Jack was born in Italy in 1879. His paternal name was Guerrino Mariti.
He was a deep sea diver in his native Italy but he developed that wanderlust of lands and peoples in far distant shores and eventually travelled with a friend on a boat which finally docked at Newport. He found work in a coal mine in the valleys but despite the friendliness of the valley people only lasted two days. He left to travel alone across country to search for a place in which to settle and a longing for the sight of the sea.
Jack had a spell in Gorseinon before eventually deciding to make Burry Port his final home. In the early years he sold fruit from a barrow to people of Burry Port and during the summer months sold ices to holiday makers before he eventually found work at the Ashburnham Tinplate Works. His life saving exploits were legendary in the 1920s and this was the turning point that brought him into the limelight.
He lived near the beach and was at home in the water. To people of the area be became known as Jack Mariti – and dubbed ‘The gentle giant who loved the sea’. He was a familiar sight to the local people and on many occasions was at home especially when somebody got into difficulties in the treacherous currents.
Until the late 1960s there were no swimming baths in the Llanelli area and Jack taught hundreds of children/adults to swim at the ‘Slags’ and in the harbour.
He also taught and supervised swimmers to dive off the bridges and harbour walls. He was a great character and one who had endeared himself to the people of Burry Port. People felt a sense of serenity when they bathed because he was always there to ensure the safety of swimmers despite the fact that it was all done on a voluntary basis. He did not have a boat and was not part of a rescue group; he asked for no reward – and got none – save knowing that his surveillance was greatly appreciated by both young and old.
Jack Mariti was a very powerful swimmer and swam the four miles to Llanelli from Burry Port several times. A favourable achievement at 60 years old was that he accompanied a local 18 year old swimmer in a marathon swim from Llanelli to Burry Port in 1 hour 36 minutes and there are several people in the area who could testify to Jack Mariti’s excellent work in the sea and on shore in Burry Port.
Jack was a lovable man who joined in with everything that made life colourful. He joined the Jazz band at the time and was a wonderful exponent of playing the banjo. He was a great showman and led Burry Port Band in his horse drawn cart wearing top hat and tails drumming up supporters for the All Blacks Rugby Team.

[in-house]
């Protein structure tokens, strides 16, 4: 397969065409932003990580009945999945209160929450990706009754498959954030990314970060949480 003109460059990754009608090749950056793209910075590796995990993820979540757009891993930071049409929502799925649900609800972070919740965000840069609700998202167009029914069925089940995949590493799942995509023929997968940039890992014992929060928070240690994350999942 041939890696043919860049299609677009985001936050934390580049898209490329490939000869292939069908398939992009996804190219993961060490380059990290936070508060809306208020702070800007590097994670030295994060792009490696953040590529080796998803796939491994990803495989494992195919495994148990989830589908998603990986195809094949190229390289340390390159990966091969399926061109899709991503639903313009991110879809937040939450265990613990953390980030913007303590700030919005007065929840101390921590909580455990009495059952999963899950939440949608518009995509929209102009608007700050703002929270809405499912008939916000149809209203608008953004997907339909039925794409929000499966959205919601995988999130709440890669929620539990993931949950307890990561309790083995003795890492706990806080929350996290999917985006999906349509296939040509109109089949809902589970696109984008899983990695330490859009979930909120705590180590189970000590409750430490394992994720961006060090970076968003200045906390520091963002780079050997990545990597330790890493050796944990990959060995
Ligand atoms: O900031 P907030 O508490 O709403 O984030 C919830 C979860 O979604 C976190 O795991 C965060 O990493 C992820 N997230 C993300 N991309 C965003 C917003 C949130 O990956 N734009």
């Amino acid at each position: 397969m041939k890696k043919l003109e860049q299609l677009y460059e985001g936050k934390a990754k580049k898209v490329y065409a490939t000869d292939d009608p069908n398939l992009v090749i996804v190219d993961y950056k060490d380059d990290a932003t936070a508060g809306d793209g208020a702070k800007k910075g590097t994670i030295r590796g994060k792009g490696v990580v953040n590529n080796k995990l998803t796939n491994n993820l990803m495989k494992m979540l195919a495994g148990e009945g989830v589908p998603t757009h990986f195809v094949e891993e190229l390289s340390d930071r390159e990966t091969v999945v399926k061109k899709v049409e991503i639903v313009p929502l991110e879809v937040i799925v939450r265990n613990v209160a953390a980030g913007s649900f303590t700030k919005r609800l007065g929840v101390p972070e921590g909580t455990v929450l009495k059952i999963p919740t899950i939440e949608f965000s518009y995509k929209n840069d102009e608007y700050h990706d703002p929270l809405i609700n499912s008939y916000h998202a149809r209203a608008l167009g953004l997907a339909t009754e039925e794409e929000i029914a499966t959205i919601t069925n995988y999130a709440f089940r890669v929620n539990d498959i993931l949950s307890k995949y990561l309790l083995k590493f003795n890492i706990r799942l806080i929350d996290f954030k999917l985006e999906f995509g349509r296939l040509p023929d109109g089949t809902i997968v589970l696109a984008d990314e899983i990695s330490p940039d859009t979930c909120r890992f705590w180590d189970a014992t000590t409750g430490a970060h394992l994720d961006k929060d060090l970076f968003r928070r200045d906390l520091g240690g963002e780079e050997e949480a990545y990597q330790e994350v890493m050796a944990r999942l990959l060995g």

Jack Mariti saved numerous lives over the years and is credited with over 200 rescues. He was always there to ensure the safety of bathers and remembered for his life saving exploits and awareness and assurance he commanded by his presence on the beach at Burry Port.
PLAS Y MOR
As you walk the coastal path from Burry Port harbour to Pembrey harbour you pass an isolated dejected-looking house overlooking the estuary and the golf course. What is the origins of the house, who lived there and what is it its history?
It was built in 1935 for socialite Milly Gravell as her dream house when she married David Brinley Morris, a local well-known successful lawyer.
Milly had expensive tastes and shocked the local community with a fast car and fashionable London clothes. But the house was never really a home to the restless Milly. In 1939, when war came, Milly and Brinley used the house to entertain officers from nearby Pembrey Airfield.
Eventually the house was requisitioned by the Ministry of Supply. It became a clubhouse for the Royal Ordinance Factory (ROF) workers and also the airmen stationed at Pembrey aerodrome. In 1942 the whole property was requisitioned and prefabs, known as the hostels were built to house the workers of the ROF.
The area became known as Benghazi, a nickname given to the site, which included the clubhouse and the hostels, by a soldier on leave from the North African campaign who remarked that it was such a busy bustling place that it was just like Benghazi. The name stuck.
The buildings were functional but not very attractive and were homes to many families after the war. The whole site was demolished in the early nineteen seventies and Tan-y-Bryn housing estate built to replace it.
As for Plas-y-Mor itself it was eventually sold and became a home again.
The information above is taken from the book “Plas-y-Mor” by Ena Davies.
Ellen Davies December 2018